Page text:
Nothing beats waking up in the Bahamas and knowing that you have an awesome day ahead of you, especially if you are a DCP intern! Our excitement only increased as we began our Thursday morning office work, thanks to all of the progress we made yesterday on the video log entry and bottlenose dolphin identification. After another few hours diligently working on these tasks, it was time to get ready for our 2pm boat departure. Today, our first stop was at Bimini Road for almost an hour of fabulous snorkeling, enjoyed by guests and interns alike. In and among the rocks we were able to see multiple angelfish, trumpetfish, parrotfish, squirrelfish, purple sea fans, tube worms, and even male sergeant majors valiantly defending their nests of eggs by changing their colors from yellow, silver, and black to dark blue!
The end of the snorkel meant the beginning of our search for dolphins! Captain Audley pointed the boat north and off we went. After two days with only a few sightings we were hoping for a more eventful day. All passengers were in good spirits as we worked together to scan the horizon, hoping to see those elusive dorsal fins. As we searched, we were able to enjoy the calm, turquoise, crystal clear water that this area is known for. After a 5:30pm swim break that cooled us down and snacks that helped us regain our motivation, we finally saw some dorsal fins peak out of the water a ways ahead. Unfortunately, they disappeared back into the deep, not to be seen again. However, only a few minutes later, we were back in action as more dorsals were seen in the distance. In no time we had four Atlantic spotted dolphins playfully riding our bow. After a few minutes of observation from the boat, the swimmers scrambled to get ready to try an underwater encounter, including Tori with the video camera. With Kaiya keeping track of the dolphins from the bow, Patrick recording data on the clipboard, Tori was able to get some awesome video data of the playful encounter. The dolphins hung around for a few minutes but soon continued their travels northwest, much too fast for the swimmers to keep up.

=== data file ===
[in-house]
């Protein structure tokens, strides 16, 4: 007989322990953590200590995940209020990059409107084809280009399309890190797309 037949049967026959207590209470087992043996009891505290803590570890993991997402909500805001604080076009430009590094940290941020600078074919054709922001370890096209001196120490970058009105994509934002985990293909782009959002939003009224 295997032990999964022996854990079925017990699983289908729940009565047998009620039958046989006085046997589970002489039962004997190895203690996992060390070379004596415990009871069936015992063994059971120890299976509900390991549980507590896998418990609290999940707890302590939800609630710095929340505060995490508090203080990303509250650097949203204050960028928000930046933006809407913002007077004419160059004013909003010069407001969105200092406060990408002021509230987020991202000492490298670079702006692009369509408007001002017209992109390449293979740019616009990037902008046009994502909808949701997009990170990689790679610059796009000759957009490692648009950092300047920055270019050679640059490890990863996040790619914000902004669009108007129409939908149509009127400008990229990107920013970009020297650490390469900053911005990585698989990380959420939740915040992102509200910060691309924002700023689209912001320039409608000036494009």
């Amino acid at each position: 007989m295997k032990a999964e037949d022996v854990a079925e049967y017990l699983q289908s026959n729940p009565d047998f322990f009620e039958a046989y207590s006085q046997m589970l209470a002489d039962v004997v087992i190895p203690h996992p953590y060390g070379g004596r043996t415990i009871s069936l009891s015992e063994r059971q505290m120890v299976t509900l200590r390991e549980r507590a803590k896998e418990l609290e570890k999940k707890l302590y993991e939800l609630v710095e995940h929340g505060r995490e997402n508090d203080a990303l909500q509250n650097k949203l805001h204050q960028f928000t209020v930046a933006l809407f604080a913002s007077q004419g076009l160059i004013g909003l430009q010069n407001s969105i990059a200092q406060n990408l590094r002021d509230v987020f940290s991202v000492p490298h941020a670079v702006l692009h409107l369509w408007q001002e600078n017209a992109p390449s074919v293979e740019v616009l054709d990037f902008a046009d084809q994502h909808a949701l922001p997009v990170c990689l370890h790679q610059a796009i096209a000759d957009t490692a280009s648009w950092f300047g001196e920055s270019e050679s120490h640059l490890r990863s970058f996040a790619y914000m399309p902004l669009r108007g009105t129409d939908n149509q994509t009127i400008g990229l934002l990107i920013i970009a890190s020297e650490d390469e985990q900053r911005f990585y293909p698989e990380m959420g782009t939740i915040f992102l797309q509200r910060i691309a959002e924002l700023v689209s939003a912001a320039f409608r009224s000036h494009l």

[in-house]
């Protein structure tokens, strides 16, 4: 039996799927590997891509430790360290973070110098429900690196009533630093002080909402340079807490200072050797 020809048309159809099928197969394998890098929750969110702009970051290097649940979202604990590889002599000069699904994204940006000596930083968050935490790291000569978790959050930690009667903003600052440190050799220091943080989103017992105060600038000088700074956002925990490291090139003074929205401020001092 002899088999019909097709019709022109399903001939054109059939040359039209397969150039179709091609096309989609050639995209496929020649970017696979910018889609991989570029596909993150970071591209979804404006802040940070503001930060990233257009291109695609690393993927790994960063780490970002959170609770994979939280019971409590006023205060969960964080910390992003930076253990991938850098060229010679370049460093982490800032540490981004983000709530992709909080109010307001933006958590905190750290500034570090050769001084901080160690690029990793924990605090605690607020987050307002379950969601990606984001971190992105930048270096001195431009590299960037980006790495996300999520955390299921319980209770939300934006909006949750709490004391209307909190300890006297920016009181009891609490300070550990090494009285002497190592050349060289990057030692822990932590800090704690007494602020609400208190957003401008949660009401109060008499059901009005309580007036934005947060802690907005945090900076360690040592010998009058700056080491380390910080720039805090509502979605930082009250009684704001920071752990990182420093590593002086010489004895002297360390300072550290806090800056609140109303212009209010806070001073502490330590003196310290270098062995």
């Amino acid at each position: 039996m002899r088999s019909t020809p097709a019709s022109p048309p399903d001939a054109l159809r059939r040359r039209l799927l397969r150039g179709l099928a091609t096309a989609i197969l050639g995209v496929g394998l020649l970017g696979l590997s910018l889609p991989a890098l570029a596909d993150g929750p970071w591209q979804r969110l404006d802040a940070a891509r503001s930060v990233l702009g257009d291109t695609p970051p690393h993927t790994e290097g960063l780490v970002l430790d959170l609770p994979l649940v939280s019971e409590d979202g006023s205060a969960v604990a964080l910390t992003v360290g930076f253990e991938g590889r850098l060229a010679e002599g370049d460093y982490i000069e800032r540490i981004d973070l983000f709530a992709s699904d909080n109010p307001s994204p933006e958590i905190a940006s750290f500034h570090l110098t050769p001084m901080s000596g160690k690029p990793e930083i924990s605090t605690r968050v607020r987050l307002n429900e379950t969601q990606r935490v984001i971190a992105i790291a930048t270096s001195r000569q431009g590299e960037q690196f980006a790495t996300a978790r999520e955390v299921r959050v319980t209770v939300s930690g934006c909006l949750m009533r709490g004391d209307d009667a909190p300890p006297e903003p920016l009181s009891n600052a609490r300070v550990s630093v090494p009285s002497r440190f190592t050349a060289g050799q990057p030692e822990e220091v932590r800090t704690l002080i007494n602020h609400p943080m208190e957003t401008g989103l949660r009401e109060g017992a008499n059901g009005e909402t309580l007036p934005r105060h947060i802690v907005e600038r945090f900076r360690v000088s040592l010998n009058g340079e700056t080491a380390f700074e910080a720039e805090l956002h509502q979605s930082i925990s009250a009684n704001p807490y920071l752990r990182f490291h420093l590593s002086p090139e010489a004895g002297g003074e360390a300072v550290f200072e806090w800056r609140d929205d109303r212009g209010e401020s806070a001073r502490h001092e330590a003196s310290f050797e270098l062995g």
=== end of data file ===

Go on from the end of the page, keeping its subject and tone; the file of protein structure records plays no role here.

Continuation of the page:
Back on the boat and continuing our path towards North Bimini, it was only a few more minutes before another group of four Atlantic spotteds came into view. This time we were happy to see the familiar right pectoral fin of Inka (#93) among the group! She was joined by two other juveniles and a sub-adult, all of whom enjoyed riding the bow just as much as the previous group. Though an encounter was attempted, these dolphins were too interested in traveling to hang around for very long. With daylight winding down, we again resumed our travel home. We followed the calm waters all the way back to the dock, watching a rainbow and briefly getting showered on along the way. Everybody was in good mood after a successful afternoon of dolphin observation. It was a great send off for this week’s Sea Crest guests. We hope that they had as much fun this week as we did!
Until next week,
The Trio (Kaiya, Tori, and Patrick)